While Van Gucht acknowledged that the chance that an infection will land a young, healthy person in hospital is very small, and the chances of dying are even smaller, he added that a new shot will reduce the chance of being infected (again), and possibly miss a week of work, school or trip.

"And importantly, it also reduced the chance of long Covid (in which people continue to experience symptoms for months after being infected), even for people who have been vaccinated and/or have been infected before," he explained. "That chance does get smaller with every re-infection or after vaccination, but the chance is still there."

Still, Van Gucht understands the reservations of healthy people who do not want to get another Covid-19 jab every few months. "It is a bit more nuanced now than it used to be."

"In the past two years, I would have said that people just had to get vaccinated: not doing it was not worth the risk," he said. "But now, you really have to look at it: what are the advantages, what are the disadvantages? And for me, the conclusion is very easy: the advantages still outweigh the potential disadvantages many times over."

Even after being vaccinated three times and possibly having been infected before, a re-infection can still cause "a lot of very nasty flu-like symptoms," which even without Long Covid can cause fatigue that lingers in your body for not just a week, but several weeks.

Van Gucht, who is 46 years old, said that while he is not part of a group that is at an increased risk of severe disease after infection, he will still get vaccinated once it is his turn. "If that is going to make sure I do not have to spend a week miserable in bed or get long Covid, why should I not?"

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He added that many people are afraid that getting a fourth shot means that they will have to get a new one every autumn. However, whether we are moving towards an annual repeat vaccination for risk groups – like for the flu – is far from sure.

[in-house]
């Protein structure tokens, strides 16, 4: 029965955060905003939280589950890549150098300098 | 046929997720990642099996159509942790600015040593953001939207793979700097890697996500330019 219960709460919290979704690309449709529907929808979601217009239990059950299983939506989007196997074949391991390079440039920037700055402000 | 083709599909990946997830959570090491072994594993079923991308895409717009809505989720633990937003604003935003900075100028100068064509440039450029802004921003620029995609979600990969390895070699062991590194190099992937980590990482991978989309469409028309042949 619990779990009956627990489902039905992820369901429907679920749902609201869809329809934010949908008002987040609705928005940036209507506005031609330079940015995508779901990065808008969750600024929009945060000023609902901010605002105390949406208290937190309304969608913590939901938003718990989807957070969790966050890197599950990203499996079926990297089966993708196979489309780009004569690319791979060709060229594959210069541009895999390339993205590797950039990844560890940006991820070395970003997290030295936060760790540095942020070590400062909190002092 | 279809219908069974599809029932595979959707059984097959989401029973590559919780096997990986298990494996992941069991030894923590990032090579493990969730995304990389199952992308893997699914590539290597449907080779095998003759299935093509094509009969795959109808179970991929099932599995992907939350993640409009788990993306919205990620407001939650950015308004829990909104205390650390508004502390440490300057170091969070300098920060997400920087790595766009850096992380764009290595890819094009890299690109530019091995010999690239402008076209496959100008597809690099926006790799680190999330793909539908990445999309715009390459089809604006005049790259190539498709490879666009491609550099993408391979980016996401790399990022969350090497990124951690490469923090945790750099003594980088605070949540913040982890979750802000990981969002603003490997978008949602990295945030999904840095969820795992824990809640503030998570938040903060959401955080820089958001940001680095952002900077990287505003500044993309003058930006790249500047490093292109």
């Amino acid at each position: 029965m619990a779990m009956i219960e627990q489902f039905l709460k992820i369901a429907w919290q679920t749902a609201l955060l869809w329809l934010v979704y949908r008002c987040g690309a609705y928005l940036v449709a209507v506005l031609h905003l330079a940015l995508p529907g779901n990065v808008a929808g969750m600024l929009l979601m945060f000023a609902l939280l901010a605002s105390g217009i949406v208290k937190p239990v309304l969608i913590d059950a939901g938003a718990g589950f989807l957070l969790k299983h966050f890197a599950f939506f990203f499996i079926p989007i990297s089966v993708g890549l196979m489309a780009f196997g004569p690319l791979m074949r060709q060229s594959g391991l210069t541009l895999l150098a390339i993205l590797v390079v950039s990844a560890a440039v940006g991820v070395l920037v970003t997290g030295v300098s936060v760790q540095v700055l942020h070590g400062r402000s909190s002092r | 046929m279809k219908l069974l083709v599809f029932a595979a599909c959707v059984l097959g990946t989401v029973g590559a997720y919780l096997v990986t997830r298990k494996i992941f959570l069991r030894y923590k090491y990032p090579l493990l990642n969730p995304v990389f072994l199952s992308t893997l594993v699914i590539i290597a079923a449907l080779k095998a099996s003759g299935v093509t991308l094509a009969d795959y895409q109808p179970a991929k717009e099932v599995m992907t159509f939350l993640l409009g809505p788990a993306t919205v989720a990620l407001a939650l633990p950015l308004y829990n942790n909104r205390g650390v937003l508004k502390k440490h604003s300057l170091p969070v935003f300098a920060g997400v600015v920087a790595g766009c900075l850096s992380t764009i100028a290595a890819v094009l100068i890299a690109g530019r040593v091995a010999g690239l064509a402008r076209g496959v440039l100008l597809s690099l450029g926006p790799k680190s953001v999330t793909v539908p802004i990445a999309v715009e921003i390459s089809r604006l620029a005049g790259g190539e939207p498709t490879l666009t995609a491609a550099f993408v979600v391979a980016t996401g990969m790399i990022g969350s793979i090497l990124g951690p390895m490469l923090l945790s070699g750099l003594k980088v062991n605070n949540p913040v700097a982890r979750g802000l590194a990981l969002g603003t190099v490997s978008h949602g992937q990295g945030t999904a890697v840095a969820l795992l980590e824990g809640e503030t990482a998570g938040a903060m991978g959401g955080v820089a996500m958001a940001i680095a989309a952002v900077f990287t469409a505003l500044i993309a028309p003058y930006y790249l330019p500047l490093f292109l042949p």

Contrary to previous waves, Van Gucht is not (only) talking about full hospitals and overburdened ICUs, but more about people's everyday lives. "If many people are sick around the same time, it can give problems with the continuity of companies. For teachers and pupils, too, big waves bring the continuity of education into question."

Chairman of the scientific committee on Covid-19 Steven Van Gucht pictured at a press conference. Credit: Belga / Nicolas Maeterlinck

To prevent a situation like this, the booster campaign comes at the right time. "I would much rather see a good booster campaign and perhaps some general recommendations – wear a mask on public transport, get tested and stay at home when ill – than have to resort to stricter measures such as the ones we have had in the past."

Additionally, no vaccine has been scrutinised and evaluated as closely as the Covid-19 ones, and the side effects are quite mild. "People complain about those too – and rightly so – but when you hear what the infection sometimes brings about, even in healthy, strong people, then I still prefer the vaccine."

"In conclusion, I would say that it is best to just go and get vaccinated," Van Gucht concluded. "People always ask me 'why should I?' but I think the better question is, why shouldn't you?"